In this trial, 26% of the patients with penta-exposed, triple-class refractory myeloma who received oral selinexor, a first-in-class XPO1 inhibitor, with dexamethasone twice weekly had a partial response or better.
Two patients had stringent complete responses, and 6 had very good partial responses. Although all patients entered the study with progressive disease, 26 (21%) had persistent disease progression or their disease could not be evaluated for response.
Among the patients who had a response, efficacy was consistent across subgroups, including patients with high-risk cytogenetic abnormalities (53% of the patients).
The results of this study are notable for several reasons. The trial was permissive, allowing patients with reduced renal function, thrombocytopenia, and neutropenia to enroll. These patients were heavily pretreated, with a median of 7 previous therapeutic regimens, including a median of 10 unique antimyeloma agents.
Patients had rapidly progressing myeloma, with a 22% increase in disease burden in the 12 days from screening to initial therapy. These characteristics are consistent with the growing population of patients who have exhausted available therapies but still desire to continue therapy.
Given the rapid progression of penta-exposed, triple-class refractory myeloma, the window of opportunity to prevent further illness and death is small. Therefore, the regimen that was used in the STORM study began with a high dose of selinexor to achieve rapid disease control. Because most patients involved in the study were older and frail, with limited end-organ reserve and at increased risk for adverse events, dose modifications were anticipated and were specified along with supportive care in the protocol.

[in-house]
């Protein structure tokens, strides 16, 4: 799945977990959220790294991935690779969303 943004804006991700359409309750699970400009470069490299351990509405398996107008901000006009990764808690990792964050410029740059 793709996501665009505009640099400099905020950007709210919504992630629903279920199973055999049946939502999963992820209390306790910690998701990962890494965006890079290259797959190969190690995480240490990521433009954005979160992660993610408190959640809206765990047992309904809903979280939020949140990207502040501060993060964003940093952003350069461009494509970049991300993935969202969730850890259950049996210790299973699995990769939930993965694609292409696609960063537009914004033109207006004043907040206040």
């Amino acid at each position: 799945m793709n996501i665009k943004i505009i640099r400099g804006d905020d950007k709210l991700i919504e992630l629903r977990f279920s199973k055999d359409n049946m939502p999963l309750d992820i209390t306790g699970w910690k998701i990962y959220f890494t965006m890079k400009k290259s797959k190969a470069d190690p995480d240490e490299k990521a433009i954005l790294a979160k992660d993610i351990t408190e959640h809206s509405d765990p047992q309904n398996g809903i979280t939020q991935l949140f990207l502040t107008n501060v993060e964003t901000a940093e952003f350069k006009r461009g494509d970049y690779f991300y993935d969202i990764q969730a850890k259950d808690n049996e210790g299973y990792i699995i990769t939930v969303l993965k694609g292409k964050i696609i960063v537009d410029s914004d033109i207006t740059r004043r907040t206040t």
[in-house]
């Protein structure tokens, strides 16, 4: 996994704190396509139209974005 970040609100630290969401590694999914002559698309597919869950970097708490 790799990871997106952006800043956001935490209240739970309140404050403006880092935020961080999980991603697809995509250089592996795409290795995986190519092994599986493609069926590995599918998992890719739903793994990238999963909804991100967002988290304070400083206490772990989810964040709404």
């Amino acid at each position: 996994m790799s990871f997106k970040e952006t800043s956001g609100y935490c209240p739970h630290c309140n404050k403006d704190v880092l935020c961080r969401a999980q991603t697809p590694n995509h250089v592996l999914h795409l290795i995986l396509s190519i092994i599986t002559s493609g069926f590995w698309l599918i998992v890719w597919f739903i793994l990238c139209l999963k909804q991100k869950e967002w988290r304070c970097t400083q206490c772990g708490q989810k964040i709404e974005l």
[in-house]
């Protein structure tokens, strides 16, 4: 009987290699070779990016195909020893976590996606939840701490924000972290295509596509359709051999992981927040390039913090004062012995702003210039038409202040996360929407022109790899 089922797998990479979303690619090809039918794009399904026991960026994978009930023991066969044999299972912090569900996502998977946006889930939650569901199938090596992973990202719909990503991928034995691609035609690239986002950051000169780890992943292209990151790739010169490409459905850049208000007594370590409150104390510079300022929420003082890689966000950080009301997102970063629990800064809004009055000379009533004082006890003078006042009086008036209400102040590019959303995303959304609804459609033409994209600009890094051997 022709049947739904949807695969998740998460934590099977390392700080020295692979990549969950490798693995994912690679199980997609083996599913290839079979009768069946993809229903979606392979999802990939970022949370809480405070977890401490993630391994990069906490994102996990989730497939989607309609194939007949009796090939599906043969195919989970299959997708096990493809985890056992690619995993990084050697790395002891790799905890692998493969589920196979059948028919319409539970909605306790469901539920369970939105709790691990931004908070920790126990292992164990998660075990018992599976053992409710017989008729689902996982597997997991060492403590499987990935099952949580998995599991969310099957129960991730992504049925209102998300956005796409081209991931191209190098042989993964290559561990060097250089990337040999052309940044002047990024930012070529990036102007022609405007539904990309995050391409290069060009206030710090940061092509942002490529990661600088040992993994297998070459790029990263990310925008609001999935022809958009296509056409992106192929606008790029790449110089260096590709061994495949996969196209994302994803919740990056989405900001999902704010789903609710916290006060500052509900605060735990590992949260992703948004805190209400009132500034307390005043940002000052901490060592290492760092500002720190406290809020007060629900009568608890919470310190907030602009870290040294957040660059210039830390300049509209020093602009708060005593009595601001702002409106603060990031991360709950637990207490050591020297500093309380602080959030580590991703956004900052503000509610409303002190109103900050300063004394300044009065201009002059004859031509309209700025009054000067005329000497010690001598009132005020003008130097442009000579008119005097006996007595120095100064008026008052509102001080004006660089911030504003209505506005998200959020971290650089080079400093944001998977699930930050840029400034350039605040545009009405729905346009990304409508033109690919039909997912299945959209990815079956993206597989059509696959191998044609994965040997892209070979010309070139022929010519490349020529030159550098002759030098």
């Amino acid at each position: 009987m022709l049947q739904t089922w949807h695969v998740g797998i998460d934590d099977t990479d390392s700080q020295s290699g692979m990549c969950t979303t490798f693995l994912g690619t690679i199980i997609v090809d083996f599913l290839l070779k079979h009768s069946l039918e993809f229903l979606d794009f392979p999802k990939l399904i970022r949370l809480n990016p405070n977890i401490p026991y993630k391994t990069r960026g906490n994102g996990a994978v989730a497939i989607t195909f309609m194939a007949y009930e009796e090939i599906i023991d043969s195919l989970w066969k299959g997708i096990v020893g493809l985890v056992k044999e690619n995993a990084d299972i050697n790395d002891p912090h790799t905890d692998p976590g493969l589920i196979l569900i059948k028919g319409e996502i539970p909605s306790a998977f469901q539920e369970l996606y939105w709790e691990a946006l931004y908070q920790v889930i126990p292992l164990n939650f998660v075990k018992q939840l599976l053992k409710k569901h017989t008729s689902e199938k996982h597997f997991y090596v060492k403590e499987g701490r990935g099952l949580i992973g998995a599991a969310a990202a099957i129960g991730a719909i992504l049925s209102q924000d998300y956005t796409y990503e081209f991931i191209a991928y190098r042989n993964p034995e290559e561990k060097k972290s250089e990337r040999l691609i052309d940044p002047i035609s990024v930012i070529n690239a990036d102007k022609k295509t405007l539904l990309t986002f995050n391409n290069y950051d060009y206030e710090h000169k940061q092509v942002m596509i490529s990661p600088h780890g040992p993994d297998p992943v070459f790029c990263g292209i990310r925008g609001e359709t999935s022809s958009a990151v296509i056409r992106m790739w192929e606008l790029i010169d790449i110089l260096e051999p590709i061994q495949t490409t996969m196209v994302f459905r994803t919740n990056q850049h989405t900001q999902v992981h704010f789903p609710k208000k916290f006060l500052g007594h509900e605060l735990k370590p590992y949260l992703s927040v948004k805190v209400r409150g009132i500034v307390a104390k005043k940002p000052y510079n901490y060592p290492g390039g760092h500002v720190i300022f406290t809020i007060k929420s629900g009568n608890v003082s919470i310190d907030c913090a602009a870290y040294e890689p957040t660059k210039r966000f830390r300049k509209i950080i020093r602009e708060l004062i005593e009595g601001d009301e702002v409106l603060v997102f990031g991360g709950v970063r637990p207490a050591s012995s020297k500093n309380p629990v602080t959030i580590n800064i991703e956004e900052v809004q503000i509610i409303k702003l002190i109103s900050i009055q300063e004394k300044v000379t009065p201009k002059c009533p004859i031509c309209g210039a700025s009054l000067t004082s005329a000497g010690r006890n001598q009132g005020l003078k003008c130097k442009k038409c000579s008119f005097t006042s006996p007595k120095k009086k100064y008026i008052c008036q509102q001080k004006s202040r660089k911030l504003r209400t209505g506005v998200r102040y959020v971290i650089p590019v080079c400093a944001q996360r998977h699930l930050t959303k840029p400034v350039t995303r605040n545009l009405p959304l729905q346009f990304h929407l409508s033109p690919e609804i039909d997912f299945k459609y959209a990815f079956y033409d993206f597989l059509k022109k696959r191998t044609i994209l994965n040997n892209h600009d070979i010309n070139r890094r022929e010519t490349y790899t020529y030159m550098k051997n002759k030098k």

The adverse events that were observed in the study were a function of dose, schedule, and baseline clinical characteristics (e.g., cytopenias). Thrombocytopenia, which is due in part to inhibition by selinexor of thrombopoietin signaling in early megakaryopoiesis, was reversible and was managed with dose interruptions and thrombopoietin-receptor agonists.27 Although this study establishes the activity of selinexor with dexamethasone, combination regimens are typically used in patients with myeloma. Preclinical studies of selinexor show enhancement of IκB, which supports its synergy in combination with proteasome inhibitors, additivity with immunomodulatory drugs, and sensitization of myeloma cells to anti-CD38 monoclonal antibodies.28-30
In conclusion, the results of the STORM Part 2 study showed that oral selinexor with low-dose dexamethasone induced responses in 26% of patients with refractory myeloma. The most common toxic effects of grade 3 or higher included thrombocytopenia without bleeding, anemia, neutropenia without fever, and hyponatremia.”